Chicago shooting shows gap in stepped-up policing

CARLA K. JOHNSON, DON BABWIN, Associated Press
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In this still frame made from Thursday, Sept. 19, 2013, video provided by Ken Herzlich, officials and emergency responders tend to a victim at the scene where a number of people, including a 3-year-old child, were shot Thursday night in a city park in Chicago.  (AP Photo/Courtesy Ken Herzlich)

In this still frame made from Thursday, Sept. 19, 2013, video provided by Ken Herzlich, officials and emergency responders tend to a victim at the scene where a number of people, including a 3-year-old child, were shot Thursday night in a city park in Chicago. (AP Photo/Courtesy Ken Herzlich)

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CHICAGO (AP) — Armed with an assault rifle, assailants indiscriminately sprayed a crowded Chicago park with bullets during a neighborhood basketball game. A 3-year-old boy was struck in the face, among 13 people wounded during the apparent gang shooting.

Thursday night’s attack occurred just between areas police have flooded with officers, demonstrating the difficulty of trying to contain all of the city’s gang hotspots. It also reignited outrage over the toll of Chicago’s gun violence, the perpetrators’ disregard for those caught in the crossfire and the inability of even stepped-up police action to prevent such setbacks.

On Friday, residents grappling for answers decried the invasion of drugs and a lack of local leaders, a prominent rap artist said more must be done to understand the city’s youth, and a frustrated police chief again called for tougher gun laws.

“We can do a lot of really good policing. … We can reduce crime, like we’re doing, but we’re not going to have success occur as long as these guns keep flowing into our community,” police Superintendent Garry McCarthy said during a news conference.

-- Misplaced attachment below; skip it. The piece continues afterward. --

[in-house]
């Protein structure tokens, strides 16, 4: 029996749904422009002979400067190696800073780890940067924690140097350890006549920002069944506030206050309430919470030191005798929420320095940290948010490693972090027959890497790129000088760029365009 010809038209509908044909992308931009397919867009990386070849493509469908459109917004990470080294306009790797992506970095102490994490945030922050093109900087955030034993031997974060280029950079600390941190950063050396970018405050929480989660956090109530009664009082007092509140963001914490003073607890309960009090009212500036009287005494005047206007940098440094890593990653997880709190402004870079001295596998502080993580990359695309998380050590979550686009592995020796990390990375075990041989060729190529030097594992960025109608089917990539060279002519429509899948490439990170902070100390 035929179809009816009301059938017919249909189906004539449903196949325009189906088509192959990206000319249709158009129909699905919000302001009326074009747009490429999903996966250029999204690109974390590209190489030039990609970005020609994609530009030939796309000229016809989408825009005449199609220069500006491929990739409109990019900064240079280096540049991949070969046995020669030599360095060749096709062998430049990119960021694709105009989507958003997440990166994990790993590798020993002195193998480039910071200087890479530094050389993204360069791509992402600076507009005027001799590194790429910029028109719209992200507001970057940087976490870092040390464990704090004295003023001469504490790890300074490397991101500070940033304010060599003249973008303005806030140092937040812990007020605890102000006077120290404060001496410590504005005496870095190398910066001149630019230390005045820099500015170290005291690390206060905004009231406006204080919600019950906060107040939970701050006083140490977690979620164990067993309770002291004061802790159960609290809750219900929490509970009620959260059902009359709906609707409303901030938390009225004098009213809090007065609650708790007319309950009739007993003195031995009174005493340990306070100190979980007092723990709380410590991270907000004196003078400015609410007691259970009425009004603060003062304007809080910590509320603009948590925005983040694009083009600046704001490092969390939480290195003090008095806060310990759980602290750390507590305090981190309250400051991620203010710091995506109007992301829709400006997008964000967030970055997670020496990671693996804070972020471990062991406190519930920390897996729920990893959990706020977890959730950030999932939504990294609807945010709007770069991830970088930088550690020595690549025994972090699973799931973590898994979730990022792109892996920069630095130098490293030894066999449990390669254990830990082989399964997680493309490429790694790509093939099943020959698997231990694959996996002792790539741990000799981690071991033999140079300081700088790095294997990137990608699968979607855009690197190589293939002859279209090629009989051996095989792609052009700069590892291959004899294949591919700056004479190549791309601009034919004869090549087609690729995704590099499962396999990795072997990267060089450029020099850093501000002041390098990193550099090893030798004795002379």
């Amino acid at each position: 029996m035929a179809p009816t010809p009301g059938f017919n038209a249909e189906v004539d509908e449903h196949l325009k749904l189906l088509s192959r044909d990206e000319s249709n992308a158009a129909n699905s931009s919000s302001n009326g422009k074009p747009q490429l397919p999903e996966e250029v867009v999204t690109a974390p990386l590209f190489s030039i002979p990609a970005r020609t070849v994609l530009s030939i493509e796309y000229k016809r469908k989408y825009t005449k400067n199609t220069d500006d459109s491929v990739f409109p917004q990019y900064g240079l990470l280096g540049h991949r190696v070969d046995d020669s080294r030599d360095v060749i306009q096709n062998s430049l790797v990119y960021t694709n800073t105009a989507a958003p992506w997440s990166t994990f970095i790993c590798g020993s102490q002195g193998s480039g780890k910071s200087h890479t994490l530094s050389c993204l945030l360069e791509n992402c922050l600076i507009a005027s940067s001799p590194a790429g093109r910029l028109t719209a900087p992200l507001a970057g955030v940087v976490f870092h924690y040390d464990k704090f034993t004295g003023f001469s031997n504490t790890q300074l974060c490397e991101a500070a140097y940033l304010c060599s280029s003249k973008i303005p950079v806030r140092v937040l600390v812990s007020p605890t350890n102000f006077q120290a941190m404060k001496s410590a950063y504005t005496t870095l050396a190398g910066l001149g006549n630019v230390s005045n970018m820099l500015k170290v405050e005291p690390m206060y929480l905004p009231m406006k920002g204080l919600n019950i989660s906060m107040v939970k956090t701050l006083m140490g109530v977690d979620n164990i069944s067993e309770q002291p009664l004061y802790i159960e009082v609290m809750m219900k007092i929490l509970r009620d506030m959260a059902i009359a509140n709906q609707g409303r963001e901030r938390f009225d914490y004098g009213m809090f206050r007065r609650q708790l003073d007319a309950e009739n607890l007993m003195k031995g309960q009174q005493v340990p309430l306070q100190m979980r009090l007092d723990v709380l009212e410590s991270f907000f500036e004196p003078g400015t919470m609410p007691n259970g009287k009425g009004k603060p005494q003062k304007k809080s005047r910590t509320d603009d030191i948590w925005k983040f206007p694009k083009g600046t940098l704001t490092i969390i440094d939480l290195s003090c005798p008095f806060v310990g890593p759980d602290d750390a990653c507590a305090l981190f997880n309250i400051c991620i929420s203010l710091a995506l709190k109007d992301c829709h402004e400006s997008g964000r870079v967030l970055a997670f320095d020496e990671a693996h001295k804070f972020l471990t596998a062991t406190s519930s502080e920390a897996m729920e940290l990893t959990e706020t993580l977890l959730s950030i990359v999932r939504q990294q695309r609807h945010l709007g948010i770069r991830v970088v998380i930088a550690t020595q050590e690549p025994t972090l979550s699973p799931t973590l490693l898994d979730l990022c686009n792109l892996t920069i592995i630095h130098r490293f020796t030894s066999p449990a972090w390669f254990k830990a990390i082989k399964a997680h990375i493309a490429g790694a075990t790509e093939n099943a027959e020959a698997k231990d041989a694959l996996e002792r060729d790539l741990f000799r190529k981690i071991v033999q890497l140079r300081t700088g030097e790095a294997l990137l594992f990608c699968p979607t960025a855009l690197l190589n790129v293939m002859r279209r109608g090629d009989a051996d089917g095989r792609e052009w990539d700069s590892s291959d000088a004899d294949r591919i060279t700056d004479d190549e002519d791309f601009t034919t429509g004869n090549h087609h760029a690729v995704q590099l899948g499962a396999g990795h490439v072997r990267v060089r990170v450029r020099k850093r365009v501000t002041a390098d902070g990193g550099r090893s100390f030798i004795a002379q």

“Illegal guns, illegal guns, illegal guns drive violence,” he said as he called on lawmakers to toughen the nation’s gun laws.

The recent shooting happened shortly after 10 p.m. in the Back of the Yards neighborhood, on the city’s southwest side, in Cornell Square Park, which was crowded with people watching a neighborhood basketball game and enjoying a warm late-summer night.

The assailants used a 7.62 mm rifle fed by a high-capacity magazine, a type of weapon that belongs on a “battlefield, not on the street or a corner or a park in the Back of the Yards,” McCarthy said.

McCarthy said officers were “interviewing a number of people” but there was no one whom he would describe as being in police custody.

Among those hit was 3-year-old Deonta Howard, who was shot in the face, and two teenagers, a 15-year-old and a 17-year-old.

Deonta was alert when he arrived at the hospital and was apparently doing well, his family and friends said early Friday. He was in critical condition, as were two other shooting victims. The others were in serious or fair condition when taken to hospitals, according to the Chicago Fire Department; hospital officials declined to provide updates Friday evening.